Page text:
[Coral-List] Fwd: How can we "bleach proof" transplanted coral nurseries?
swooldri23 at gmail.com
Thu Aug 24 19:03:10 EDT 2017
All very relevant points!
I don't pretend to have the answers.
What of transplanting/growing the corals into already established (wild)
seaweed beds that have space-invaded inshore areas where corals have died
from bleaching (or otherwise)? - so called phase-shifted (algal dominated)
locations. Make use of the natural (seemingly from human eyes) 'bad'
>From 'bigger global picture' perspective - i actually have serious ethical
doubts as to the merit of spending millions of research dollars on coral
restoration (the scale problem, restored areas of a few 100m2 versus loss
of coral reefs ecosystem - 1000km2)
Unless someone can convince me otherwise, i think research funding is
better directed towards
developing new sources of harvestable protein. Pessimistic yes - but i
worry about the social upheaval in areas like the coral triangle that
awaits as corals ecosystem continue to collapse and fish stocks plummet.
Establishing community-size projects that develop sustainable protein (e.g.
sea cucumbers?) are probably of much much greater important at this late
stage in events.
On Fri, Aug 25, 2017 at 6:01 AM, Damien Beri <beridl at g.cofc.edu> wrote:
> Most of the algae used in the aquarium industry have the potential to
> become some serious exotic species. Example: chaeto, caulerpa. And some
> macro algae have more preference for different nutrients. One article
> based on Ulva and Chaeto in Peel inlet Australia showed that ulva uptakes
> way more N than P whereas the opposite is with chaeto. In this case a
> combination of the two would correct for excess runoff, however the two
> compete for light and chaeto always wins.
> Also, when used in aquariums the algae is ALWAYs separated by physical
> barrier because of the ability for it to spread and smother corals, clog
> pumps, and flood your home. Some coral nurseries have shown bundles of
> chaeto smothering outplanted corals which would be the equivalent to the
> hazards of placing macro into the main display of an aquarium.
> When macro algae competes against itself, self shadowing has the potential
> to release deleterious compounds into the water as the bottom layers of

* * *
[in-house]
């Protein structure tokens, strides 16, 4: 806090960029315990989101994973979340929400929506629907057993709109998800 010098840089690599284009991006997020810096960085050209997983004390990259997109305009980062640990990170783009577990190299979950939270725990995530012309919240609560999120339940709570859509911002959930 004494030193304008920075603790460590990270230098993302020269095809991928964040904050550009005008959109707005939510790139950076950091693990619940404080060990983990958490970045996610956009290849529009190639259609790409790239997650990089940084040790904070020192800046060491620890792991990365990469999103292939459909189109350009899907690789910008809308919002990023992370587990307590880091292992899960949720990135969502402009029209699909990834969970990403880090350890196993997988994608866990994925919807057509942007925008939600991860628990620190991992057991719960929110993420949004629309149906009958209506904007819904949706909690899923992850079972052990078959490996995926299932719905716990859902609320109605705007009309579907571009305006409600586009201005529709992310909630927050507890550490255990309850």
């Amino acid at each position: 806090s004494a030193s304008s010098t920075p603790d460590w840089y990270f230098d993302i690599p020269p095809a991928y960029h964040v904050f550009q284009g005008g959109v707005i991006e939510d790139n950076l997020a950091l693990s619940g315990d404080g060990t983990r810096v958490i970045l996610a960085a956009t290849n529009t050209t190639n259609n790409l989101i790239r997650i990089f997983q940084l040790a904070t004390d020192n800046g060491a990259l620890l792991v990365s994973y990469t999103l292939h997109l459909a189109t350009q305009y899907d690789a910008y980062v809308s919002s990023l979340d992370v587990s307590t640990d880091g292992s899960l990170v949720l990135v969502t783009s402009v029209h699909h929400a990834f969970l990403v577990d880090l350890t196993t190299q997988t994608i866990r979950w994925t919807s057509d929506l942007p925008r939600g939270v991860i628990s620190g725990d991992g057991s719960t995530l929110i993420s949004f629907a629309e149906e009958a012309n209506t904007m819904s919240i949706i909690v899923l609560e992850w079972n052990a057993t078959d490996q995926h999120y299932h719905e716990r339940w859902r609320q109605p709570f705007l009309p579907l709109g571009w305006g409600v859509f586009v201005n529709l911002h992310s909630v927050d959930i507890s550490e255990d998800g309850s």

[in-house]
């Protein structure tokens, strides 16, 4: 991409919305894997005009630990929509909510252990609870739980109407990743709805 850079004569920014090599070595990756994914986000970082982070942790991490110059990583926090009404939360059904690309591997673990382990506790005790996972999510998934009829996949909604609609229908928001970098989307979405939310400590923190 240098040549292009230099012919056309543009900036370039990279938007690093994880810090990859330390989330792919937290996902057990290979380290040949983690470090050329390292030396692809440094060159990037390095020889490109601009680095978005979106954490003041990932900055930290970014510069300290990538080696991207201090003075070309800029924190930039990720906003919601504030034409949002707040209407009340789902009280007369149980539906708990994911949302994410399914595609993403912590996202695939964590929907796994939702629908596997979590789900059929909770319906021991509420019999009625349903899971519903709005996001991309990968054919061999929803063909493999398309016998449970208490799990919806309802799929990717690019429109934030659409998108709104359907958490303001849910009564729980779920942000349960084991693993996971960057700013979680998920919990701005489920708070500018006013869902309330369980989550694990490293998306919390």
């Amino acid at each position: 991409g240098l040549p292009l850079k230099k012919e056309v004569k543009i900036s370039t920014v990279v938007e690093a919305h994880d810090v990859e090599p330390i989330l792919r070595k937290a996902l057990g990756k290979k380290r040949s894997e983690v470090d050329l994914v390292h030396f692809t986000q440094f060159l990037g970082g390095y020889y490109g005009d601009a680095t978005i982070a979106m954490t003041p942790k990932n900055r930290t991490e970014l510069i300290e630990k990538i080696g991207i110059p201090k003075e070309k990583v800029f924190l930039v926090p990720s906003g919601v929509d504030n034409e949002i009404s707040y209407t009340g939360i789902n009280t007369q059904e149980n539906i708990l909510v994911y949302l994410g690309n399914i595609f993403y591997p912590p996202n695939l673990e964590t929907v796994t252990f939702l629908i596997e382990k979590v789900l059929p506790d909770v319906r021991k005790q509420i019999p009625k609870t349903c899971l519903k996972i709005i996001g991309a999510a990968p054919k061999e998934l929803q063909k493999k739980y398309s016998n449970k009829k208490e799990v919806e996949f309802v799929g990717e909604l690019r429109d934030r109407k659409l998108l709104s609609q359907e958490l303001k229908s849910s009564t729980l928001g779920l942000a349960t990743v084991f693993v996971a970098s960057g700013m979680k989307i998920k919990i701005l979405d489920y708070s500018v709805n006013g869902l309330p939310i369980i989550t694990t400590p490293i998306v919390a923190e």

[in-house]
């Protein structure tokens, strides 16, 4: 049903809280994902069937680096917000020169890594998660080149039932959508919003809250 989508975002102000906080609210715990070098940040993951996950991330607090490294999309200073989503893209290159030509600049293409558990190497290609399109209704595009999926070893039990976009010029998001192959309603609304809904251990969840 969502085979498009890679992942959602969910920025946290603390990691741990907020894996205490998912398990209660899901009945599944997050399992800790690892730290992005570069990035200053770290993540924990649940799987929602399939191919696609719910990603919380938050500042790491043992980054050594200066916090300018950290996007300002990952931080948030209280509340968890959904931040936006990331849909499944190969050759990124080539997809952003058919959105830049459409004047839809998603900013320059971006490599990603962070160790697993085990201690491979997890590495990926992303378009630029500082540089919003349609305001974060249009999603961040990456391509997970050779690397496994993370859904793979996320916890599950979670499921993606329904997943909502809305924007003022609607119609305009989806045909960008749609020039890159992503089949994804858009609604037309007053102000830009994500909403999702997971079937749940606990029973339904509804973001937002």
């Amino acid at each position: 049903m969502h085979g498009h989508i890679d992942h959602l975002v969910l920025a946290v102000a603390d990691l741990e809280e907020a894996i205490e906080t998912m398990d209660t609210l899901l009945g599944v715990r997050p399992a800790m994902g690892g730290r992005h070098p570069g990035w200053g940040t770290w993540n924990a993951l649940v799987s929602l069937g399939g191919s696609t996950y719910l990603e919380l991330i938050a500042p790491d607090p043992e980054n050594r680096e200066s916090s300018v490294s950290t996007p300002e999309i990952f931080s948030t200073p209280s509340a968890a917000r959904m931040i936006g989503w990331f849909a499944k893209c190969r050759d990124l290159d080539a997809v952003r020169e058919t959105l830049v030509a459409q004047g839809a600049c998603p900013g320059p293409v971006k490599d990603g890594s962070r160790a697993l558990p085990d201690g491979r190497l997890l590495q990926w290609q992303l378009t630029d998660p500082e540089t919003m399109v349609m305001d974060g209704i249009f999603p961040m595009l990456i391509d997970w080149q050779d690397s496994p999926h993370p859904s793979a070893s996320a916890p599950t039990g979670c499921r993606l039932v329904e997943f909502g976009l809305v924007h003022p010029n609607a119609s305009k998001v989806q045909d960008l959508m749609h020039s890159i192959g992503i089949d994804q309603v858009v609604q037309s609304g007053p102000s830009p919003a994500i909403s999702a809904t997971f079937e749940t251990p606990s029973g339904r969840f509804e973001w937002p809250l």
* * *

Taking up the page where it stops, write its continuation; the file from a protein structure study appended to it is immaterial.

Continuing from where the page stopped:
> macro decay.
> Lower water flow caused by dense macro algae mats also causes
> Cyanobacteria outbreaks, fungal, and bacterial outbreaks as a result. It
> must be pruned.
> I do believe there should be massive turf scrubbers at every single outlet
> of every single runoff near coral reefs, the key is to figure out how to
> work with the existing macro algae present, or even the phytoplankton
> present as growing phytoplankton to feed corals converts N and P to coral
> Some aquarists use dosing mechanisms to take water out of the aquarium and
> fill a phyto culture which absorbs N and P and then dose the phyto right
> back into the tank to feed corals. You consume N and P through growing
> phyto from aquarium water then dose the live home grown phyto back into the
> There are also products which provide us state for fungus to grow called
> "Algon" which readily consumes N and releases a smelly sulfur gas. It's
> probably got bacteria in there too.
> Also, if a refigium is your main nutrient export in aquaria, it has to be
> at least 20% of the aquarium volume to work effectively.
> Sent from my iPhone
> > On Aug 23, 2017, at 11:35 PM, Scott Wooldridge <swooldri23 at gmail.com>
> > Sorry, it was remiss of me not to also include mention of an excellent
> > experiment by Ted McConnaughey (2000) in which he meticulously measured
> > a aquaria setting) the beneficial impact of non-calcareous algae in
> > promoting coral health under modern ocean conditions.
> > https://www.researchgate.net/publication/319255771_
> > In the experiment, he showed that the noncalcareous alga Chondria
> > sp.reduced molecular seawater CO2 concentrations by 73%, which caused
> > photosynthesis and calcification rates to increase (>2-fold) in
> > Acropora and Montipora colonies. By inference, i suggest this would also
> > manifest as increased bleaching resistance - but lets test it.
> > Great, great experiment with loads of details for designing and
> > an upscaled field experiment of a similar ilk. I have the greatest of
> > respect for the research and ideas of Ted.
> > scott
> > https://www.researchgate.net/profile/Scott_Wooldridge
> > cited literature
> > McConnaughey (2000) Community and environmental influences on reef coral
> > calcification. Limnology and Oceanography 45:1667-1671.
> > ---------- Forwarded message ----------
> > From: Scott Wooldridge <swooldri23 at gmail.com>
> > Date: Thu, Aug 24, 2017 at 12:04 PM
> > Subject: How can we "bleach proof" transplanted coral nurseries?
> > To: coral-list at coral.aoml.noaa.gov
> > Dear fellow coral researchers,
> > I have received numerous emails asking to suggest possible ways that we
> > be able to enhance the thermal bleaching resistance of transplanted
> > - if as i suggest, intracellular CO2-limitation of the endosymbiont